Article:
Let me explain why:

Because it means I can work part-time. Yup. I can work part-time. I don’t have to work all the hours I can – if I want to, I can, but I don’t have to.  I can take the job I want, I can go back to college, take night courses, work on community projects, work with young people, volunteer on helplines. Do the things that I think are worth doing in the world.

Because it means when my self-employed partner gets ill, or injured, and is unable to work for more than a year, we don’t go into debt. We don’t suffer. We don’t panic and worry and I don’t lay in my bed wondering how I’m going to make the bills. My partner doesn’t feel crushed by the pressure to earn, and I don’t have to watch them kill themselves doing a job that makes them miserable.

I know social norms tell us we should buy the best (biggest?) house we can afford, in the nicest area, and we should make it as pretty as possible and fill it full of expensive things.

But that doesn’t have to be the way.

You can reject that norm. Have a good-enough place to live, keep the old kitchen and bathroom because they work just fine, even if they aren’t new and shiny. Buy second-hand appliances, and get a sofa from a charity shop. Rent out the spare room, and cover all your bills that way.

People find it weird. Not a lot of folk get it. And I understand. It’s nice not to have to worry about putting on a dressing-gown when you go to the toilet in the middle of the night. It’s nice to walk around the house half-dressed in the morning. But I don’t think any of that is worth hundreds of pounds a month, and it definitely isn’t worth working until I’m exhausted every single day, doing some pointless job that doesn’t do the world or its people a bit of good.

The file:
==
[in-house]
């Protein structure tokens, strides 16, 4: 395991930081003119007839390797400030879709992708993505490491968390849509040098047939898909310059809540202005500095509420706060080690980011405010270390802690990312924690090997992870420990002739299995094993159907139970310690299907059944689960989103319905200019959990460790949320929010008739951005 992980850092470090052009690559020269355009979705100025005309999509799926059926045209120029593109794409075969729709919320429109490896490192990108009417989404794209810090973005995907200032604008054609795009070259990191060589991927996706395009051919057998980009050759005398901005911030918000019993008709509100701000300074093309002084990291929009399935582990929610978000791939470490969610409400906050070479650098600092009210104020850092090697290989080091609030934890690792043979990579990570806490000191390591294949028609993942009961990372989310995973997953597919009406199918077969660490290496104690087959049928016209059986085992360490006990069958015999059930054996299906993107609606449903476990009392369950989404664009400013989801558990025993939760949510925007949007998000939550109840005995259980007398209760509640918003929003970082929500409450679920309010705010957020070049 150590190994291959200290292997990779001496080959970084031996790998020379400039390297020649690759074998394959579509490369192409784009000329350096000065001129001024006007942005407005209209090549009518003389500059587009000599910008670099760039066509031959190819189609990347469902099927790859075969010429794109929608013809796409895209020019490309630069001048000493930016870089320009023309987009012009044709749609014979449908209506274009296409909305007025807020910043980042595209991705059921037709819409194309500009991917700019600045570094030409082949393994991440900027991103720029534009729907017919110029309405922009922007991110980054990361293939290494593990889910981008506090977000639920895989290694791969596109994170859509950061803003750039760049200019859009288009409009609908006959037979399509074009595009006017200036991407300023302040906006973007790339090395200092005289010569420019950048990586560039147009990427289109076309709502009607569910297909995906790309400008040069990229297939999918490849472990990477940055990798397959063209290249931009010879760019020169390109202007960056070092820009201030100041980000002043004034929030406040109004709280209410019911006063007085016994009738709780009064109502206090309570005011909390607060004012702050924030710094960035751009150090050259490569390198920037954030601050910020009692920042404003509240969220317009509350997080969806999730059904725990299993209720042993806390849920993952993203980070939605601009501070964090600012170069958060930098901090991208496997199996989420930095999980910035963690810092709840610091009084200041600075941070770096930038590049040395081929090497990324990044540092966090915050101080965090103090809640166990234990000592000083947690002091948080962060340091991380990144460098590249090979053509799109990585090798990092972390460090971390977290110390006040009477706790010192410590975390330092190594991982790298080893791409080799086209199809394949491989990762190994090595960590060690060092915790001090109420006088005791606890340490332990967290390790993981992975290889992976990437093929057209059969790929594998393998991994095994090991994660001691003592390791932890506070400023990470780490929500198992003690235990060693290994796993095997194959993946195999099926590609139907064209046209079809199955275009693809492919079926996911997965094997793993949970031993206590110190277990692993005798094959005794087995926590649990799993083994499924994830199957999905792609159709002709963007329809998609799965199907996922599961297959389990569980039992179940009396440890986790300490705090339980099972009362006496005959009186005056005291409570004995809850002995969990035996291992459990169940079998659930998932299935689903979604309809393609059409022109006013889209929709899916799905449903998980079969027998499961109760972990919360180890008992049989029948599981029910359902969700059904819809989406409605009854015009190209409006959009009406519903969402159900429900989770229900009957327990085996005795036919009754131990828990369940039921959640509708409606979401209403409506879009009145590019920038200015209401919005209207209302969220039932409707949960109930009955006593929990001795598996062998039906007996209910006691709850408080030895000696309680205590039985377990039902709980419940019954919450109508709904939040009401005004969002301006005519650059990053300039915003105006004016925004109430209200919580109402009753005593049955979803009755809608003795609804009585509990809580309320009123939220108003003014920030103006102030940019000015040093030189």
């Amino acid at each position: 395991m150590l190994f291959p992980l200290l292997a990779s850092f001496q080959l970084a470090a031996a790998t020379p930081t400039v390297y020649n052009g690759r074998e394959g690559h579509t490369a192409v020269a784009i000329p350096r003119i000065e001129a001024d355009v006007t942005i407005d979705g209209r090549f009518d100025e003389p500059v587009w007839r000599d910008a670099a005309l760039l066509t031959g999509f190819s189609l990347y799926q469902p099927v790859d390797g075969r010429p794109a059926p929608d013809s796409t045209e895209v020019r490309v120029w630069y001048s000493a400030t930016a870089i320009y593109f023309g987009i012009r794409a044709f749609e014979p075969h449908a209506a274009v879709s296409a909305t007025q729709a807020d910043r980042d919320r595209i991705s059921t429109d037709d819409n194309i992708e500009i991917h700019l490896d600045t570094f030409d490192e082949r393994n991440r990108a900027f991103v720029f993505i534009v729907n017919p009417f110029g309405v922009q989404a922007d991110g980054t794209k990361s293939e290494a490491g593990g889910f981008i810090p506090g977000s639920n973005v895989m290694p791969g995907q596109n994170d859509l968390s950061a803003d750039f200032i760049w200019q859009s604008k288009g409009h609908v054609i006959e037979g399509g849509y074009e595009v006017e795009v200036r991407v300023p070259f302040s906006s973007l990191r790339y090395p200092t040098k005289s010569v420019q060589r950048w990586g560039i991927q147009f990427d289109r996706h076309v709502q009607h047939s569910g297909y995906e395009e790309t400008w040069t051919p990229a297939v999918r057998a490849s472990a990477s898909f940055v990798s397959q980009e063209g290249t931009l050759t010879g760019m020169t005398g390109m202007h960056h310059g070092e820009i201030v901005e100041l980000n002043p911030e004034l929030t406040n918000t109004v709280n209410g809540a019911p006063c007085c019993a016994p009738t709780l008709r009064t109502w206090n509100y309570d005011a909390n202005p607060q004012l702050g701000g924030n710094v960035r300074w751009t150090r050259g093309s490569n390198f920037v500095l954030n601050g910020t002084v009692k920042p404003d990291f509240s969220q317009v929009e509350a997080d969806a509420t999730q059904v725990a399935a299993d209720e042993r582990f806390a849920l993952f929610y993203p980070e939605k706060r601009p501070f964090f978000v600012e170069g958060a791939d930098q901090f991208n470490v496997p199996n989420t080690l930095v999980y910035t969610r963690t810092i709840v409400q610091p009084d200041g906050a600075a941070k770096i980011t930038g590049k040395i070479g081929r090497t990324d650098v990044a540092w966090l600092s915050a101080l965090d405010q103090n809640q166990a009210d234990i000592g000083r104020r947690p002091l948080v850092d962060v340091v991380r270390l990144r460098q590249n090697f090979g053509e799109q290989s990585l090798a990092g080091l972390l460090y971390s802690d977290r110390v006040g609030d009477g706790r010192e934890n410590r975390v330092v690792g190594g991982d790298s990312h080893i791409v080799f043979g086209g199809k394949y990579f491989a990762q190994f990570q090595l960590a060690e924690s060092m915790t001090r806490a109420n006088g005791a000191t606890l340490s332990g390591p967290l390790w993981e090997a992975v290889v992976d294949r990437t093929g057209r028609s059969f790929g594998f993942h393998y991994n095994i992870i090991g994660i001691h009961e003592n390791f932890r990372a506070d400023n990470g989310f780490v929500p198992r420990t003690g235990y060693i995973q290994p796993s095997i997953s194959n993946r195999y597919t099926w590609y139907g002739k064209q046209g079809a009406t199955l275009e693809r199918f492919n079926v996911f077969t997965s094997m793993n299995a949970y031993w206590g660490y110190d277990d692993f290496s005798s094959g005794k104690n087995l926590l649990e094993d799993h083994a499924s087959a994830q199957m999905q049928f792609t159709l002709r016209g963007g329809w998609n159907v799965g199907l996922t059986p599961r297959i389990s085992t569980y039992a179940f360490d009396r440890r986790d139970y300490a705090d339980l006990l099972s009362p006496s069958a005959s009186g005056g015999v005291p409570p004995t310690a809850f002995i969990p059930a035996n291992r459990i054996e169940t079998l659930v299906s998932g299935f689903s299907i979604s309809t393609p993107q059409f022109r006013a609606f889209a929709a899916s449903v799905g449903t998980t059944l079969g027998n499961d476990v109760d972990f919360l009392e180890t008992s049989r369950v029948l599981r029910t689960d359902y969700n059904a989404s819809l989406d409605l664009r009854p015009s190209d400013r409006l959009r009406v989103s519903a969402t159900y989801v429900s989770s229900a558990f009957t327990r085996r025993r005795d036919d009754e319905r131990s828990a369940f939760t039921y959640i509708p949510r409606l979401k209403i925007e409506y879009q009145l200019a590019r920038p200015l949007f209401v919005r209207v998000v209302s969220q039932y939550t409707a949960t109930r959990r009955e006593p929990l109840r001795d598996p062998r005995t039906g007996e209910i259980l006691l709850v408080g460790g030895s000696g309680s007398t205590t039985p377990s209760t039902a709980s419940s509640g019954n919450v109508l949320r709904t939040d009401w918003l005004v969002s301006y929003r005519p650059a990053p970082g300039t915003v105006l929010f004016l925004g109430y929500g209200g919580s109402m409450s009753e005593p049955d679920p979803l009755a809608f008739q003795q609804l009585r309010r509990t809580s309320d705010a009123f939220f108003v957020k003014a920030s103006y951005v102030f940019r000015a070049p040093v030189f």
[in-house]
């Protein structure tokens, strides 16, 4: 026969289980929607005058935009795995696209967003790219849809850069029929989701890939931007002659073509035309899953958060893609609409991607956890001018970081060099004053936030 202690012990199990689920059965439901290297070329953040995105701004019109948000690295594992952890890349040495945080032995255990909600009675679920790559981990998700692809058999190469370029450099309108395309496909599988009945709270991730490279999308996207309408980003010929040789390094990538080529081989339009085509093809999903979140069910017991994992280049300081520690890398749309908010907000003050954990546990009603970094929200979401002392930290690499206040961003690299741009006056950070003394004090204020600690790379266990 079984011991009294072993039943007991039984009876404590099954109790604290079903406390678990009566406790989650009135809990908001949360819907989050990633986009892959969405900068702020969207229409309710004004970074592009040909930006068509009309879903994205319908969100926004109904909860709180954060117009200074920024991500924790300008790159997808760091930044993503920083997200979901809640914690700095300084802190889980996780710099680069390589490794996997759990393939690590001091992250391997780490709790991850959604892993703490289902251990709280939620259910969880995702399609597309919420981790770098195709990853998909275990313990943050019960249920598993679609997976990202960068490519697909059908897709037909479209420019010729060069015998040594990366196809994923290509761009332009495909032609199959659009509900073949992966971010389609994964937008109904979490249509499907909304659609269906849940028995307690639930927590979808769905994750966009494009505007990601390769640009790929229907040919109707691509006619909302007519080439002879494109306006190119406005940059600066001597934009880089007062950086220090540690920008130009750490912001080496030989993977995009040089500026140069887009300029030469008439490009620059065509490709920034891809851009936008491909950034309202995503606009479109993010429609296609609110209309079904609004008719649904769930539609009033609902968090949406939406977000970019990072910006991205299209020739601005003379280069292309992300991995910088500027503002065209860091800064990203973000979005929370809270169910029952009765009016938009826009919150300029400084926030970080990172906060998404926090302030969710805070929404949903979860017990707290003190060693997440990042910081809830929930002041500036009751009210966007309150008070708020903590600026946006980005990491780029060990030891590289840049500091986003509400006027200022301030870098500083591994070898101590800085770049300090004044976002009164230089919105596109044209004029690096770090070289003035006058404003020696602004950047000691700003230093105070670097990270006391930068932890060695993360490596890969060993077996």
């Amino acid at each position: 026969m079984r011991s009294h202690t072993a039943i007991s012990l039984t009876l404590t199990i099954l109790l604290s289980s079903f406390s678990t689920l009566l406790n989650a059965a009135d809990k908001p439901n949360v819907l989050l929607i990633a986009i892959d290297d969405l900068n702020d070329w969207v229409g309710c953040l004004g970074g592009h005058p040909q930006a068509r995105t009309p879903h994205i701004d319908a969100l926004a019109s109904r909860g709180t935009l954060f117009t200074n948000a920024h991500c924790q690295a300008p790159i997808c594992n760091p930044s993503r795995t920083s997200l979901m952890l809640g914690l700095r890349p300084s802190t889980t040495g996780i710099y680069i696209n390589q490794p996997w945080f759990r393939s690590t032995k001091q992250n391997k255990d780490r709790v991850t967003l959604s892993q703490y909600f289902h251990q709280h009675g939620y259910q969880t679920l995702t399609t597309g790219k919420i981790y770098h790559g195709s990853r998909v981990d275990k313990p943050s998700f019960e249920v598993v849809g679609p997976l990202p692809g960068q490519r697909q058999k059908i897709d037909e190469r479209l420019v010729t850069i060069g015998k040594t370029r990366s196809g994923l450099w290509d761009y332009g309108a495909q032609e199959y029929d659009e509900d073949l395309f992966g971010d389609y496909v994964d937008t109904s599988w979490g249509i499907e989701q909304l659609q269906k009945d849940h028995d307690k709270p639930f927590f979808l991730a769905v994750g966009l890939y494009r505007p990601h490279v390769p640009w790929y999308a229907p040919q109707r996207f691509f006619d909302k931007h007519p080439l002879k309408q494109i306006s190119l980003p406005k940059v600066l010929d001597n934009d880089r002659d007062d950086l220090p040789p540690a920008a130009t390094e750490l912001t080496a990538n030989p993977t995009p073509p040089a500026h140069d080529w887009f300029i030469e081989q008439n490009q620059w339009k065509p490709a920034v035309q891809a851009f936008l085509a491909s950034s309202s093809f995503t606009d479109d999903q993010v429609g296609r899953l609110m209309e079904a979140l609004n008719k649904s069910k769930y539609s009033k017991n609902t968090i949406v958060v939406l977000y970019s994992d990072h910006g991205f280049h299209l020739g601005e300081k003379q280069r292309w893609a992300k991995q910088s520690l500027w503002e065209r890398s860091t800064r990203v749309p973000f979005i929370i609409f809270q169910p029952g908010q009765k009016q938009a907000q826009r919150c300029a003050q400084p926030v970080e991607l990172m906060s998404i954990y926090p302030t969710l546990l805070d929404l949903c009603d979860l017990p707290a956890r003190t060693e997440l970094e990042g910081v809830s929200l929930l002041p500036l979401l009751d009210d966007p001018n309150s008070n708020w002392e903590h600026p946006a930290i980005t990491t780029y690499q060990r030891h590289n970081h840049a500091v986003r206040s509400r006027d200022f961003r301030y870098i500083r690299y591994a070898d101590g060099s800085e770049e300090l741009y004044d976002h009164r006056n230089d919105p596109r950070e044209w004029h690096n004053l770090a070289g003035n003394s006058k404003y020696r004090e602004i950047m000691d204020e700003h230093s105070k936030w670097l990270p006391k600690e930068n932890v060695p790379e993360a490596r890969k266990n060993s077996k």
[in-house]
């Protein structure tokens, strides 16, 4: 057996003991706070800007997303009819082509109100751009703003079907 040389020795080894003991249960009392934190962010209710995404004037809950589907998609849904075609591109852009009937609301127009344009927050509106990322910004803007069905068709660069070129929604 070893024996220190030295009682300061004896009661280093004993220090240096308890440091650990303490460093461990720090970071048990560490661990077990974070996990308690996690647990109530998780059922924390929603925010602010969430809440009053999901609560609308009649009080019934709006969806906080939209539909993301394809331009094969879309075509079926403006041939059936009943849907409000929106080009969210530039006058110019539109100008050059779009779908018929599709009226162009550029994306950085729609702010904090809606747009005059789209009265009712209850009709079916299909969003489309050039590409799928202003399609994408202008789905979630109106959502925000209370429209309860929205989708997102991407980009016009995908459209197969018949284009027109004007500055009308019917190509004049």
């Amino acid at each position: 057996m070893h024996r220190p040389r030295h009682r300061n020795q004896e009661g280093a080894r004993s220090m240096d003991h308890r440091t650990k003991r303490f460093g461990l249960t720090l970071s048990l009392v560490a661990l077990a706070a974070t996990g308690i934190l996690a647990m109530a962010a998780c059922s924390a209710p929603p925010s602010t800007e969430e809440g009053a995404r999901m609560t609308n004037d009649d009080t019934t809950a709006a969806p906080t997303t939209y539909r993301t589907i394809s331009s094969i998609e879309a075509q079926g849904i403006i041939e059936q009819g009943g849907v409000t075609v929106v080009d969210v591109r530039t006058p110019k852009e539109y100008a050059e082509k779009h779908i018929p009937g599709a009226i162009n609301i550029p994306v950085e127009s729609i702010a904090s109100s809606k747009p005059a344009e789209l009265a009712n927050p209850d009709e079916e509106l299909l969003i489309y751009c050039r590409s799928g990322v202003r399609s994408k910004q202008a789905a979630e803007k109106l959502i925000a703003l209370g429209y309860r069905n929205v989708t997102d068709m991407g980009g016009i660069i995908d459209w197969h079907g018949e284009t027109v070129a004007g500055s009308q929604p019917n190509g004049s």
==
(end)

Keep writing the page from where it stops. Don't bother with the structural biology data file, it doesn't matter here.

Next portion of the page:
Now, one day I won’t share with people. One day we’ll have a smaller, cheaper house, and I’ll want it to just be the two of us. But what I want more than anything else is to live free from fear. I want to live free from worry, and that means free from worrying about what I’ll do if something goes wrong with the car, with the house, with my health or my partners. And that means living within our means, saving money. Renting out a room is a powerful way of doing that.

Give it some thought, and maybe sharing a house doesn’t seem so weird.

Sharing a house at 30+ years

Supermarket food shopping: how I’m avoiding it in 2016

There was a time when I really enjoyed supermarket food shopping. Probably sometime after I finished my masters, when I had enough money to buy whatever food I wanted and everything was new and exciting. But over the last few years it’s got to the point where I actively resent having to go in the supermarket.